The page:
According to the 12th-century chronicle Povest vremennykh let (“Tale of Bygone Years,” also known as the The Russian Primary Chronicle), Kiev was founded by three brothers, Kiy, Shchek, and Khoriv, leaders of the Polyane tribe of the East Slavs. Each established his own settlement on a hill, and these became the town of Kiev, named for the eldest brother, Kiy; a small stream nearby was named for their sister Lybed. Although the chronicle account is legendary, there are contemporary references to Kiev in the writings of Byzantine, German, and Arab historians and geographers. Archaeological evidence suggests that Kiev was founded in the 6th or 7th century AD.
The First Rus Capital
Less legendary is the chronicle account of the Varangians, who seized Kiev in the mid-9th century. As in Novgorod to the north, a Slavo-Varangian ruling elite developed. Kiev, with its good defensive site on the high river bluffs and as the centre of a rich agricultural area and a group of early Slavic towns, began to gain importance. About 882 Oleg (Oleh), the ruler of Novgorod, captured Kiev and made it his capital, the centre of the first East Slavic state, Kievan Rus. The town flourished, chiefly through trade along the Dnieper going south to Byzantium and north over portages to the rivers flowing to the Baltic, the so-called “road from the Varangians to the Greeks,” or “water road.” Trade also went to the Caspian Sea and Central Asia.
In 988 the introduction of Christianity to Kiev enhanced its significance as the spiritual centre of Rus. By the 12th century, according to the chronicles, the city's wealth and religious importance was attested to by its more than 400 churches. The Cathedral of St. Sophia, parts of the Kiev-Pechersk Lavra (Monastery of the Caves), and the ruins of the Golden Gate remain today as witnesses to Kiev at the height of its splendour. The town was famed for its art, the mosaics and frescoes of its churches, its craftsmanship in silver, and the quality of many of its manufactures. One of Europe's major cities, Kiev established diplomatic relations with Byzantium, England, France, Sweden, and other countries. Travelers wrote of its population as numbering tens of thousands.
Throughout the period of Kievan Rus, however, the city was engaged in a succession of wars against the nomadic warrior peoples who inhabited the steppes to the south, in turn the Khazars, Pechenegs, and Polovtsy (Kipchaks). These conflicts weakened the city, but even greater harm was done by the endless, complex internecine struggles of the princedoms into which Rus was divided. In 1169 Prince Andrew Bogolyubsky of Rostov-Suzdal captured and sacked Kiev. Thus by the late 12th century the power of the city had declined, and in the following century it was unable to resist the rising and formidable power of the Mongols. In 1238 a Mongol army under Batu, grandson of Genghis Khan, invaded Rus and, having sacked the towns of central Rus, in 1240 besieged and stormed Kiev. Much of the city was destroyed and most of its population killed. The Franciscan friar and traveler Giovanni da Pian del Carpini six years later reported only 200 houses surviving in Kiev.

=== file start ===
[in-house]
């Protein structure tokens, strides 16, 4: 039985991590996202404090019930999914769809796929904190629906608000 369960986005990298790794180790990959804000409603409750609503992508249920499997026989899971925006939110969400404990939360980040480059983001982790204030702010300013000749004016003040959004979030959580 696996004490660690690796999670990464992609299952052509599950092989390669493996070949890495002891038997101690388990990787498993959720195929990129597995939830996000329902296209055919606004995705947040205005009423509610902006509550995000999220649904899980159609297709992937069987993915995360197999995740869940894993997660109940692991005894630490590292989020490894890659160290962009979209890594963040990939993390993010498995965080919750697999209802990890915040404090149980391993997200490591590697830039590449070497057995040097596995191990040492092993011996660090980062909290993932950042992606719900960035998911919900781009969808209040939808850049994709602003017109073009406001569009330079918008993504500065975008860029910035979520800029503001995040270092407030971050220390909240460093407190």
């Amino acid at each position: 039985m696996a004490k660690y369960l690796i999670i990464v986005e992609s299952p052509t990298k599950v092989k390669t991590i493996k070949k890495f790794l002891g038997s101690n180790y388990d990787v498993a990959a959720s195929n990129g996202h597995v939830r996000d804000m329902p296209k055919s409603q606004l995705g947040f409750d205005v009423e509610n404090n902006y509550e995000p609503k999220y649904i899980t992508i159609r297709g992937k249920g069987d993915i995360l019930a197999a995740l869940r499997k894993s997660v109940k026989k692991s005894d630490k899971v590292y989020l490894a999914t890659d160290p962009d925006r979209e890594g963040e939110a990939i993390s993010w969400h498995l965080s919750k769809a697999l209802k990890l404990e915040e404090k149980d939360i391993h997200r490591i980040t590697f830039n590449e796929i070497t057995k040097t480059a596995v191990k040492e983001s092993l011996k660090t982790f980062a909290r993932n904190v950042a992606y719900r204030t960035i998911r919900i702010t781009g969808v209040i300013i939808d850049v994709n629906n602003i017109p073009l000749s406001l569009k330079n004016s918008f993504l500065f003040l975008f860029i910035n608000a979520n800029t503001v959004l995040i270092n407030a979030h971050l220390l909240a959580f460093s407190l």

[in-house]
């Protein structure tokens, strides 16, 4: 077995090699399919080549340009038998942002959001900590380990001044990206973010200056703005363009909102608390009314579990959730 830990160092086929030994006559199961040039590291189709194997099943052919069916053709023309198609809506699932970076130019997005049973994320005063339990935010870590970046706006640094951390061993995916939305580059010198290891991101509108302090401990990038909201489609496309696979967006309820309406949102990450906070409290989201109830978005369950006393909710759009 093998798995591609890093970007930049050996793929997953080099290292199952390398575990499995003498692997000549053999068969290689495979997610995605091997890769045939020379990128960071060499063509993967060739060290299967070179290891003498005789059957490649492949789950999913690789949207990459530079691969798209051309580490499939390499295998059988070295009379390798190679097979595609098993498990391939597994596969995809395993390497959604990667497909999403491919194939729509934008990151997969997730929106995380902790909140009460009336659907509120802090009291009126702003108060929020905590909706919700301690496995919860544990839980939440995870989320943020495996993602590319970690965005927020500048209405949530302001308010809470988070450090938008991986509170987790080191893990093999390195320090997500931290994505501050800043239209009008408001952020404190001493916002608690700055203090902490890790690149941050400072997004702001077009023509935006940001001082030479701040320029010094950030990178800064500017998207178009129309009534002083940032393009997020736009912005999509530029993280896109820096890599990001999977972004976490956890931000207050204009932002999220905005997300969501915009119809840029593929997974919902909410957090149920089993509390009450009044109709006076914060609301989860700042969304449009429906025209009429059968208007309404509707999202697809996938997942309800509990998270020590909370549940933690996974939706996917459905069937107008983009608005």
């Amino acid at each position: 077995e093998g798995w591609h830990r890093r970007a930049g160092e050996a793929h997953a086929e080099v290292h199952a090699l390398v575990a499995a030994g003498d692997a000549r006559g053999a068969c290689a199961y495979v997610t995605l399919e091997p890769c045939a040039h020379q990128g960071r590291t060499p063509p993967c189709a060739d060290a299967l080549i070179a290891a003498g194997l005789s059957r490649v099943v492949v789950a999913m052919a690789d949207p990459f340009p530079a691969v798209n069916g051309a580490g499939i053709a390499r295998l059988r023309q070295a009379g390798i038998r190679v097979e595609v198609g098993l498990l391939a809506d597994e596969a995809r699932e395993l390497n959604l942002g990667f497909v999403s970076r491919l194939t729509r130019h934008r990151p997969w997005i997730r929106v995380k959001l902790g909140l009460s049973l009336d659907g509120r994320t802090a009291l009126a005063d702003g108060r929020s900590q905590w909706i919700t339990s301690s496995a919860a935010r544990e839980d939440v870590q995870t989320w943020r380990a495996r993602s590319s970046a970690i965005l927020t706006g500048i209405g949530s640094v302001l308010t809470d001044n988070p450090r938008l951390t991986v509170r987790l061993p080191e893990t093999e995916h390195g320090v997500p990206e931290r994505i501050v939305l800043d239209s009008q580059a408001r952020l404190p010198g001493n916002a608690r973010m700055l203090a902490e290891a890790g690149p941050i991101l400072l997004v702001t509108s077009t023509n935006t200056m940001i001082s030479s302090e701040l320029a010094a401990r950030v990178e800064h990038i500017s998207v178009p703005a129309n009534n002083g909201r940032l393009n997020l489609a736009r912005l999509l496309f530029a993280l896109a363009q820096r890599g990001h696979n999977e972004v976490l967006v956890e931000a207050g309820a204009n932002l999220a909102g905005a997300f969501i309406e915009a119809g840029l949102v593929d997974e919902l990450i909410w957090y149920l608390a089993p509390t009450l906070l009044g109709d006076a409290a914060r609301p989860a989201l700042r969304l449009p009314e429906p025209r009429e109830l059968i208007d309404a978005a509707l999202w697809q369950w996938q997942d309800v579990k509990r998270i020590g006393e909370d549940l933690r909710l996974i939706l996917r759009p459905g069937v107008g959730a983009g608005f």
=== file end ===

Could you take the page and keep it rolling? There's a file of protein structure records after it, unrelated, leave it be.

Kiev under the tsars
In 1793 the Second Partition of Poland, under Catherine the Great, brought right-bank Ukraine into the Russian Empire, and Kiev, assisted by the abolition in 1754 of the tariff barriers between Russia and the Ukrainian lands, began to grow in commercial importance. Catherine's reign was marked by the abolition of the old administrative system and of the post of Cossack hetman and the division of Ukraine into new administrative provinces, for one of which Kiev became the centre. Subsequently it became the centre of a governor-generalship covering three provinces.
In the first half of the 19th century, Kiev developed as a major focus of Ukrainian nationalism, although severe persecution from the tsarist government forced the movement to shift the brunt of its activities to Lviv in the Austrian-ruled Ukrainian regions. In Kiev, as in Russian cities, there was clandestine revolutionary activity (beginning with the Decembrists in the early 19th century) that culminated in a series of strikes and demonstrations leading to the Russian Revolution of 1905. An important role in this revolutionary movement was taken by students of the University of Kiev (now Kiev T.H. Shevchenko State University), which had been established in 1834.
During the 19th century the expanding economic importance of Ukraine, and especially the growing export of grain, brought further commercial development to Kiev. Modern factory industry appeared; to the Arsenal, which had been set up as early as the 18th century, were added lumber milling and the building of rivercraft. The town developed significant industries processing agricultural products—leather, tobacco, distilling, brewing, and textiles. In the late 1860s Kiev was connected by rail to both Moscow and the Black Sea port of Odessa, further enhancing its role as a centre of industry, commerce, and administration. By the outbreak of World War I, the city had a population of some 350,000.
"Kiev." Encyclopædia Britannica. 2004. Encyclopædia Britannica Premium Service.
Copyright H. David Marshak, All Rights Reserved